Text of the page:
At long last, Mom finished her masterpiece, and she and Dad hung it in our living room. But it wouldn’t remain there long. Boise was a little Idaho town then. With only two stakes, word spread fast among the members about the beautiful painting my mother had created. What was to be our family’s possession was immediately requested by our bishop then our stake president. Within weeks, the painting migrated from our house to the ward building to the stake center. Shy about praise, Mom deflected that honors as best she could and focused more on the good that her consecration to the Lord in whatever manner His servants might request. And of course, she hoped that the painting would help others.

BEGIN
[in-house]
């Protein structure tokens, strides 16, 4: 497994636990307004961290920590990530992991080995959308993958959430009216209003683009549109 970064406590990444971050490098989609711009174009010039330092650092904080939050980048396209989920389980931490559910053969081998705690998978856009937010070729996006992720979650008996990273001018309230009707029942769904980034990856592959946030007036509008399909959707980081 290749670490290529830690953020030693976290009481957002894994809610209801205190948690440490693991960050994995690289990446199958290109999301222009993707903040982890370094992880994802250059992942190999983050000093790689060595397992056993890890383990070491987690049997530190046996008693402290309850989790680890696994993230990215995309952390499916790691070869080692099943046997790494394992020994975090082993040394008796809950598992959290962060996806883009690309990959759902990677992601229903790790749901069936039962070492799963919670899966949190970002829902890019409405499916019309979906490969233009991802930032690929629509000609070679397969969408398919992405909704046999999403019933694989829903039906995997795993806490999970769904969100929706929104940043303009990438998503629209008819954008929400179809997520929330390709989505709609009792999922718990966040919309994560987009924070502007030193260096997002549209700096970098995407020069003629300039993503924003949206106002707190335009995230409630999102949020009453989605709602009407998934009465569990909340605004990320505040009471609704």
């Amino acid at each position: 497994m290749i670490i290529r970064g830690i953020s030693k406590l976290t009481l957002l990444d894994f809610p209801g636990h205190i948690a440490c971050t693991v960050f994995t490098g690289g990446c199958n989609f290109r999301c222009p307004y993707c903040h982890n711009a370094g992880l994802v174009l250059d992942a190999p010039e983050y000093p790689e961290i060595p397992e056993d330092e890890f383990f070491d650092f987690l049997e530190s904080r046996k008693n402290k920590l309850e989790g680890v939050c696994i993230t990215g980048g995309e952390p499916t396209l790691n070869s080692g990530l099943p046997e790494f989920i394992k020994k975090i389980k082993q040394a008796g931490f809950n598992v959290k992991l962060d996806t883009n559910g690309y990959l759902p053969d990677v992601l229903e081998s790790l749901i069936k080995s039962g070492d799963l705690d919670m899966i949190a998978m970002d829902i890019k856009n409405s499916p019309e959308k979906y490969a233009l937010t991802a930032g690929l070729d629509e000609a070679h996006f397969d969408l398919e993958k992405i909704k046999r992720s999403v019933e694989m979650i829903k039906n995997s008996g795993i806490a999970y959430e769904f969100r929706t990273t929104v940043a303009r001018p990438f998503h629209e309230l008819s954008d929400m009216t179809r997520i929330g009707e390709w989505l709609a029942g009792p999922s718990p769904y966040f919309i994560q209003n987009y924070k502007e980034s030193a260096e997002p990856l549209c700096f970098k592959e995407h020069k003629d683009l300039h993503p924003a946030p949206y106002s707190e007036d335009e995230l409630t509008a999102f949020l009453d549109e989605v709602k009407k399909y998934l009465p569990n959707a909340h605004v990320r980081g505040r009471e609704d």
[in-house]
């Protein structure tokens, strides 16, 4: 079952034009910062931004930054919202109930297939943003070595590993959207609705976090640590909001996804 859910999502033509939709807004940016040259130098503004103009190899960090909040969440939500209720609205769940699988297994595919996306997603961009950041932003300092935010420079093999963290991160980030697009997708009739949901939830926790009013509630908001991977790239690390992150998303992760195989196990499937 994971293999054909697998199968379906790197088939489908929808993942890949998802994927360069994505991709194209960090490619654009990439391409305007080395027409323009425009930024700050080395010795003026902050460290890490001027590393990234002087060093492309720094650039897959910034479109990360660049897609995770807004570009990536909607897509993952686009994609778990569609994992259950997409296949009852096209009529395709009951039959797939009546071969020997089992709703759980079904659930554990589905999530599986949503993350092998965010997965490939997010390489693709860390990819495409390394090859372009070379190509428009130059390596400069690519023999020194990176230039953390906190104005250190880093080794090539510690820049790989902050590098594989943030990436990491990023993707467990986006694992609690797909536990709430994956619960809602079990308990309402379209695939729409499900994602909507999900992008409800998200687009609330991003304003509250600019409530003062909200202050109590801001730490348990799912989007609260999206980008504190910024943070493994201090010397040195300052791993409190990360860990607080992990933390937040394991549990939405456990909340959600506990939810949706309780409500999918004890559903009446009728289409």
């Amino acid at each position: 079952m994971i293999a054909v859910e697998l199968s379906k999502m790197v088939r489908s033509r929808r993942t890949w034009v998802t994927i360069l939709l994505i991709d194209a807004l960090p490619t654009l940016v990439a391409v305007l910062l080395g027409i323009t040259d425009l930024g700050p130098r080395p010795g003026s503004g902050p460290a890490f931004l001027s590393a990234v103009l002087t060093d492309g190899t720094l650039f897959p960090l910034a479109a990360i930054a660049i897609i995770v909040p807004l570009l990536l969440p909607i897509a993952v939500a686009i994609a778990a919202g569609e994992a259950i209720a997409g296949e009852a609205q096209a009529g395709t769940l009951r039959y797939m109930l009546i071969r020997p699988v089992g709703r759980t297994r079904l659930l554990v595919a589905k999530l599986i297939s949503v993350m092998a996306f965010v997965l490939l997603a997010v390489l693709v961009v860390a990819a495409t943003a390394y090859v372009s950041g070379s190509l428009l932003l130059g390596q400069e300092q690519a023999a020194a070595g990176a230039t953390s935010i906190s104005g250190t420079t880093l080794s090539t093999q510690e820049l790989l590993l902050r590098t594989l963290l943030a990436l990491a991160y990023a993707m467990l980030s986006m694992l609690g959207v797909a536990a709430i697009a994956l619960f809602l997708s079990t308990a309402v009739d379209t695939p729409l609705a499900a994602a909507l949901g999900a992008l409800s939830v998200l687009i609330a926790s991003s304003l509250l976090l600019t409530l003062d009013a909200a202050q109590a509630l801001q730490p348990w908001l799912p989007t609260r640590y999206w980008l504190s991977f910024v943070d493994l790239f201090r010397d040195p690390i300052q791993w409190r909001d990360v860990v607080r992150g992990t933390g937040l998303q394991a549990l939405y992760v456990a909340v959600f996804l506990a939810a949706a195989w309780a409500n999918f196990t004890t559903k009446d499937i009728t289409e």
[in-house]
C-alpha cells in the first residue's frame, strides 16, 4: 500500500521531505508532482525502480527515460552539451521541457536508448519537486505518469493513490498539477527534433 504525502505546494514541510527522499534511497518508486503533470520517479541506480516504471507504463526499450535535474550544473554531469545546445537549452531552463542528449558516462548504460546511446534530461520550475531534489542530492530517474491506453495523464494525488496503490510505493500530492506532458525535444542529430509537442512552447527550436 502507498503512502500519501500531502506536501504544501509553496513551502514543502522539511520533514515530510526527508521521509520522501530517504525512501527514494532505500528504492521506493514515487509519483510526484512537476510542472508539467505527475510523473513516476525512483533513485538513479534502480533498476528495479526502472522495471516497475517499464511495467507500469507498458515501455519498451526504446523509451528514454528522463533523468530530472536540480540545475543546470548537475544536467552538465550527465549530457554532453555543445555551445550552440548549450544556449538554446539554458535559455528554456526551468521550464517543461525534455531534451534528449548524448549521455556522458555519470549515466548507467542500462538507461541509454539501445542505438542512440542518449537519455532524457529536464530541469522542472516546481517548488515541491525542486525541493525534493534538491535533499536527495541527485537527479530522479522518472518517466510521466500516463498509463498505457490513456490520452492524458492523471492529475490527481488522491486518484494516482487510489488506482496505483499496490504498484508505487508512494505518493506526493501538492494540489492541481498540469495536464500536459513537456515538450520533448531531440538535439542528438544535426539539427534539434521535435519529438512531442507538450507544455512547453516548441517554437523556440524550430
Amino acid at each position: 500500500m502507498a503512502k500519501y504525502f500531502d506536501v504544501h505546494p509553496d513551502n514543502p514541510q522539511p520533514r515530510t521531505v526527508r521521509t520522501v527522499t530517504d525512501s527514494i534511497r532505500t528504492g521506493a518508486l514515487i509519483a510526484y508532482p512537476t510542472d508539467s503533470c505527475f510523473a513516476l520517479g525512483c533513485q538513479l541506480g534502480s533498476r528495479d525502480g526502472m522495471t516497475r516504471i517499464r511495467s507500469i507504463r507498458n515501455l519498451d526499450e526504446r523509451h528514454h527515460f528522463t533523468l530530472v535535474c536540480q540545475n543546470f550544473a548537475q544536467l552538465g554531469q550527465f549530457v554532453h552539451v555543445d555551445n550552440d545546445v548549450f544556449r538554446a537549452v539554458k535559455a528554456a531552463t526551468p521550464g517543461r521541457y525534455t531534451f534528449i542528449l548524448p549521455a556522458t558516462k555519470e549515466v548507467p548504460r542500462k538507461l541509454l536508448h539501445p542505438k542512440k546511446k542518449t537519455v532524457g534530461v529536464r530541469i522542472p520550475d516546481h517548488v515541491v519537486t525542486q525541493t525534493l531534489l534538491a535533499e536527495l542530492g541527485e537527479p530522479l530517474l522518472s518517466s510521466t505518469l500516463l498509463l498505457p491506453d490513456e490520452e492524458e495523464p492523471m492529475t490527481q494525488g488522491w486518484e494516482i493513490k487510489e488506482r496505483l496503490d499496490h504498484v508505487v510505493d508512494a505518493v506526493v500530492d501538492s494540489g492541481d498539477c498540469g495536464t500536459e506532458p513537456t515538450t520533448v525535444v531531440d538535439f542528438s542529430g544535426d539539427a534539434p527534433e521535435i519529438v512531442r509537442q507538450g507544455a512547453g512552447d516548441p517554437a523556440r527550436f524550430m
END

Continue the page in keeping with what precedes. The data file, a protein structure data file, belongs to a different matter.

Then one day, to our astonishment, word came that the special painting had come to the attention of the Idaho Falls temple presidency. Now they were requesting the painting, asking that it be placed in the temple. The honor was beyond anything that any of us, especially Mother, could have imagined. To do so, the temple president asked Mother to write her testimony and address it to President McKay. When I think back on the events of those few months, I find it difficult to describe how our family reacted to the painting’s meteoric rise in prominence. We had never experienced so much attention. For a moment, I suppose that we thought life was perfect.